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Re: Proposal of tunable fix for scalability of 8.4

From: Greg Smith <gsmith(at)gregsmith(dot)com>
To: Scott Carey <scott(at)richrelevance(dot)com>
Cc: "Jignesh K(dot) Shah" <J(dot)K(dot)Shah(at)Sun(dot)COM>, Kevin Grittner <Kevin(dot)Grittner(at)wicourts(dot)gov>, "pgsql-performance(at)postgresql(dot)org" <pgsql-performance(at)postgresql(dot)org>
Subject: Re: Proposal of tunable fix for scalability of 8.4
Date: 2009-03-13 03:00:38
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Lists: pgsql-performance
On Thu, 12 Mar 2009, Scott Carey wrote:

> Furthermore, if the problem was due to too much concurrency in the 
> database with active connections, its hard to see how changing the lock 
> code would change the result the way it did ?

What I wonder about is if the locking mechanism is accidentally turning 
into a CPU resource scheduling problem on this benchmark.  If the 
connections were pooled instead, control over that scheduling would be 
more explicit, because connections would more directly map onto physical 
CPUs.  What if the fall-off is because the sum of the working code set 
here is simply exceeding the sum of the CPU caching available once the 
number of active connections gets big enough?  The real problem could be 
that the connections waiting on ProcArray are just falling out of cache, 
such that when they do wake up they take a while to page back in and keep 

I wouldn't actually bet anything on that theory though, or any of the 
others offered here.  I find wandering into performance bottleneck 
analysis presuming you know what's going on to be dangerous.  The bigger 
issue here is that Jignesh is using a configuration known to be 
problematic (lots of connections), which introduces some uncertaintly 
about the true root cause here.  Whether it's well founded or not, it 
still hurts his case.

And to step back for a second, after reading up on it again I see that 
Sun's internal iGen-OLTP benchmark "stresses lock management and 
connectivity"[1], which makes me wonder even more than I did before about 
how specific this fix is to this workload.


> First just run a test with a tiny delay (5ms? 0?) and fewer users to 
> compare.  If your theory that a connection pooler would help, that test 
> would provide higher throughput with low user count and not be lock 
> limited.

If the symptoms stay the same but are just scaled to a much lower 
connection count, that might help rule out some types of context switching 
and caching problem from the list of most likely suspects.  Might as well 
make it 0ms to minimize the number of connections.

* Greg Smith gsmith(at)gregsmith(dot)com Baltimore, MD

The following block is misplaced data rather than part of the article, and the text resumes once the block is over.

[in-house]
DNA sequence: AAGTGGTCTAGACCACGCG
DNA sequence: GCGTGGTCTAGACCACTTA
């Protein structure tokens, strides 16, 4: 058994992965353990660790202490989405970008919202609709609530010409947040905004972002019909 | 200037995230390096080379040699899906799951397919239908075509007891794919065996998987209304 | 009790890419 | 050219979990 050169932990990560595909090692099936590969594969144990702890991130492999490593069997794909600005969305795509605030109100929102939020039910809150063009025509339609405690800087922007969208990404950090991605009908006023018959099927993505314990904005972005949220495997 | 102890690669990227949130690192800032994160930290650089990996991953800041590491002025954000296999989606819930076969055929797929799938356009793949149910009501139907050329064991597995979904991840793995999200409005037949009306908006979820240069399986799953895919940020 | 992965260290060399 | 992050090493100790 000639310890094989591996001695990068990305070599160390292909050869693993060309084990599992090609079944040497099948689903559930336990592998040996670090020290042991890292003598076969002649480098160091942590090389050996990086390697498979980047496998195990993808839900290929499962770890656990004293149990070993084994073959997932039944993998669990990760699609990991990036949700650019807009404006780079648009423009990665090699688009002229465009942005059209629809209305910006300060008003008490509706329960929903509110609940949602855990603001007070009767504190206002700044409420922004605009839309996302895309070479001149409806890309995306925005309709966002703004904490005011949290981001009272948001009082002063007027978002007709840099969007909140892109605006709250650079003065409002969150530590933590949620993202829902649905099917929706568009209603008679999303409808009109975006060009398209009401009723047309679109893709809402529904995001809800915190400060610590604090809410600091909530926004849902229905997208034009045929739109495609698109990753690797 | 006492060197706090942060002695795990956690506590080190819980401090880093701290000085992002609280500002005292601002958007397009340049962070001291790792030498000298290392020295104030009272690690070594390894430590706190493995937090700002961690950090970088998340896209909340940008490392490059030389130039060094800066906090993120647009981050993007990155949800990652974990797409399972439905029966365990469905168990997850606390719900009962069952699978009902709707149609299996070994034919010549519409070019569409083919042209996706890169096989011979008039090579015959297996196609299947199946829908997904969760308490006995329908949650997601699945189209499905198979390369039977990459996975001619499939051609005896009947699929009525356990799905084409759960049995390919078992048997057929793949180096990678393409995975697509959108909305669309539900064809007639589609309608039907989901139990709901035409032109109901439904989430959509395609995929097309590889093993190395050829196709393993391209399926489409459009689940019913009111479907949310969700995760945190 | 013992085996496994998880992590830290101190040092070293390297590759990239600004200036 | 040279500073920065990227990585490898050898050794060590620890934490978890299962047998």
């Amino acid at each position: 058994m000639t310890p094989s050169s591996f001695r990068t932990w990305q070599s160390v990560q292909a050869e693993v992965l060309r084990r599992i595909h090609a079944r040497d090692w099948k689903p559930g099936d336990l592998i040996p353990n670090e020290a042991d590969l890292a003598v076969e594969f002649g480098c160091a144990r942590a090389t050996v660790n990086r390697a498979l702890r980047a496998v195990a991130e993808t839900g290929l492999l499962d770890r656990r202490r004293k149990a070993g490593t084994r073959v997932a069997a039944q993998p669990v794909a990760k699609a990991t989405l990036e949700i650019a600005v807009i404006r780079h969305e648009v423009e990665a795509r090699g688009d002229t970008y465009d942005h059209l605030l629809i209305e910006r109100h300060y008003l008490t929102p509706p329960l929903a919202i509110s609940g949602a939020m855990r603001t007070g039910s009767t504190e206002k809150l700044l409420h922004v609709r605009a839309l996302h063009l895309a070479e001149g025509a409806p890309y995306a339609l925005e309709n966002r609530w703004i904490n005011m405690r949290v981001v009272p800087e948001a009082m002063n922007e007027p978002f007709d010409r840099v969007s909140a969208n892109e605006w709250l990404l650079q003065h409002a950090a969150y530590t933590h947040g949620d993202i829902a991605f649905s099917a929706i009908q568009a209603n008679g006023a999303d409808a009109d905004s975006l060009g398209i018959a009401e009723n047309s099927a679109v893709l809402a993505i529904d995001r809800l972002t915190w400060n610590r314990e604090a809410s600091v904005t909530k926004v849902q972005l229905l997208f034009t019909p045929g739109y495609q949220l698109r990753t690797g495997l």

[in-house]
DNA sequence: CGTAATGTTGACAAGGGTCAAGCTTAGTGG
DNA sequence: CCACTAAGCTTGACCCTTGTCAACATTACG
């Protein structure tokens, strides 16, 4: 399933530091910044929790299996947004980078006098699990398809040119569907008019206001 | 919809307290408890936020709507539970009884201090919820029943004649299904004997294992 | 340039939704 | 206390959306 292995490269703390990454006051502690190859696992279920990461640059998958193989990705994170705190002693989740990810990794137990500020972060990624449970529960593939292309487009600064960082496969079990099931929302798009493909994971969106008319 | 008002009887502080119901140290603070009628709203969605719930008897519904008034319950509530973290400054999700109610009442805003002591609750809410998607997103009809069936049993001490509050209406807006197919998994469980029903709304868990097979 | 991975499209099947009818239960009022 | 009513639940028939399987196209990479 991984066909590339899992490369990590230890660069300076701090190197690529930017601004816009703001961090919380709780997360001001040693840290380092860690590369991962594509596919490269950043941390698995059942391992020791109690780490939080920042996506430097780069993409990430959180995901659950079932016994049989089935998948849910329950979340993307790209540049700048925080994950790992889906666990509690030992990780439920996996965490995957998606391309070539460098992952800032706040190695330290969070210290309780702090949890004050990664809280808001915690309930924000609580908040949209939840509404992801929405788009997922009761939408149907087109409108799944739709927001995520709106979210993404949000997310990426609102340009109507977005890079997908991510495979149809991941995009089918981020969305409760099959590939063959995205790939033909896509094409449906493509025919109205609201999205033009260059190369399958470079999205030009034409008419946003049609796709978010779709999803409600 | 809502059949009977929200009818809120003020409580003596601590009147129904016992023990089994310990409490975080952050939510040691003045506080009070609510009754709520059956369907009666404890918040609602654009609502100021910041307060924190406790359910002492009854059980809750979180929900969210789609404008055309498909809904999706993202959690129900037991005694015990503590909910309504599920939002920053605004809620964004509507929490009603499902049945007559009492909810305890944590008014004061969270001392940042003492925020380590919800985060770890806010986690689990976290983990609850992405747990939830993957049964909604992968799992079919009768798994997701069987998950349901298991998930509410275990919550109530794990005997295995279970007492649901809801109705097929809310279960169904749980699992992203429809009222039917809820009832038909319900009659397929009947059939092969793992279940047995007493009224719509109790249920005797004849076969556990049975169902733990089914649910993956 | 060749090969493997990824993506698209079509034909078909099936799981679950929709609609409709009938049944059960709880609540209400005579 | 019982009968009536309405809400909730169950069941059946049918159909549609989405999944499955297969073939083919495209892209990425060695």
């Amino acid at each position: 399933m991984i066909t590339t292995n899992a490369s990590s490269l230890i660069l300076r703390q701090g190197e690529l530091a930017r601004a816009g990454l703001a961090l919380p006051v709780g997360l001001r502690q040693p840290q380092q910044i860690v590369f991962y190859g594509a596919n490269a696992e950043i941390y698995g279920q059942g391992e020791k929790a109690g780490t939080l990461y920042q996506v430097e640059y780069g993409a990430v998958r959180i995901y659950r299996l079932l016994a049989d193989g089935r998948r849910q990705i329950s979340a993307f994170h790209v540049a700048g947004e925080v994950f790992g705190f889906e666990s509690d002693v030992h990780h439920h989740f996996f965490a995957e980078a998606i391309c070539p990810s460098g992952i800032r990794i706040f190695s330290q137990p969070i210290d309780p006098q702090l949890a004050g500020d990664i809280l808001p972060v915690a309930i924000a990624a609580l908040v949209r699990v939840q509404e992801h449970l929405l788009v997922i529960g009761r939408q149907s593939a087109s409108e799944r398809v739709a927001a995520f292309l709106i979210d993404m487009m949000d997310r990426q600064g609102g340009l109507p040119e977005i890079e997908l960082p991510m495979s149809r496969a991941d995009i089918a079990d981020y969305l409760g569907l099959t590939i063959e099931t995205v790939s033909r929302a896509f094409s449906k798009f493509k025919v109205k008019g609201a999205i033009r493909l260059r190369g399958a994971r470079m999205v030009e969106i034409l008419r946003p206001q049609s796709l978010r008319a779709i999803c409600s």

>From pgsql-performance-owner(at)postgresql(dot)org  Fri Mar 13 01:23:45 2009
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From: Greg Smith <gsmith(at)gregsmith(dot)com>
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To: "Jignesh K. Shah" <J(dot)K(dot)Shah(at)Sun(dot)COM>
cc: Scott Carey <scott(at)richrelevance(dot)com>, Tom Lane <tgl(at)sss(dot)pgh(dot)pa(dot)us>,
        Kevin Grittner <Kevin(dot)Grittner(at)wicourts(dot)gov>,
        "pgsql-performance(at)postgresql(dot)org" <pgsql-performance(at)postgresql(dot)org>
Subject: Re: Proposal of tunable fix for scalability of 8.4
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On Thu, 12 Mar 2009, Jignesh K. Shah wrote:

> That said the testkit that I am using is a lightweight OLTP typish 
> workload which a user runs against a preknown schema and between various 
> transactions that it does it emulates a wait time of 200ms.

After re-reading about this all again at I remembered I 
wanted more info on just what Sun's iGen OLTP does anyway.  Here's a 
collection of published comments on it that assembles into a reasonably 
detailed picture, as long as you're somewhat familiar with what TPC-C 

"The iGEN-OLTP 1.5 benchmark is a SUN internally developed transaction 
processing database workload. This workload simulates a light-weight 
Global Order System that stresses lock management and connectivity."

"The iGen workload was created from actual customer workloads and has a 
lot more complexity than Sysbench which only test very simple operations 
one at a time. The iGen database consist of 6 tables and its executes a 
combination of light, medium and heavy transactions."

"The iGEN-OLTP benchmark is a stress and performance test, measuring the 
throughput and simultaneous user connections of an OLTP database workload. 
The iGEN-OLTP workload is based on customer applications and is 
constructed as a 2-tier orders database application where three 
transactions are executed:

  * light read-only query
  * medium read-only query
  * 'heavy' read and insert operation.

The transactions are comprised of various SQL statements: read-only 
selects, joins, update and insert operations.  iGen OLTP avoids problems 
that plague other OTLP benchmarks like TPC-C. TPC-C has problems with only 
using light-weight queries, allowing artificial data partitioning, and 
only testing a few database functions. The iGen transactions take almost 
twice the computation work compared to the TPC-C transactions."

"iGen OLTP avoids problems that plague other OTLP benchmarks like TPC-C. 
In particular, it is completely random in table row selections and thus is 
difficult to use artificial optimizations. iGen OLTP stresses process and 
thread creation, process scheduling, and database commit processing...The 
transactions are comprised of various SQL transactions: read-only selects, 
joins, inserts and update operations."

* Greg Smith gsmith(at)gregsmith(dot)com Baltimore, MD

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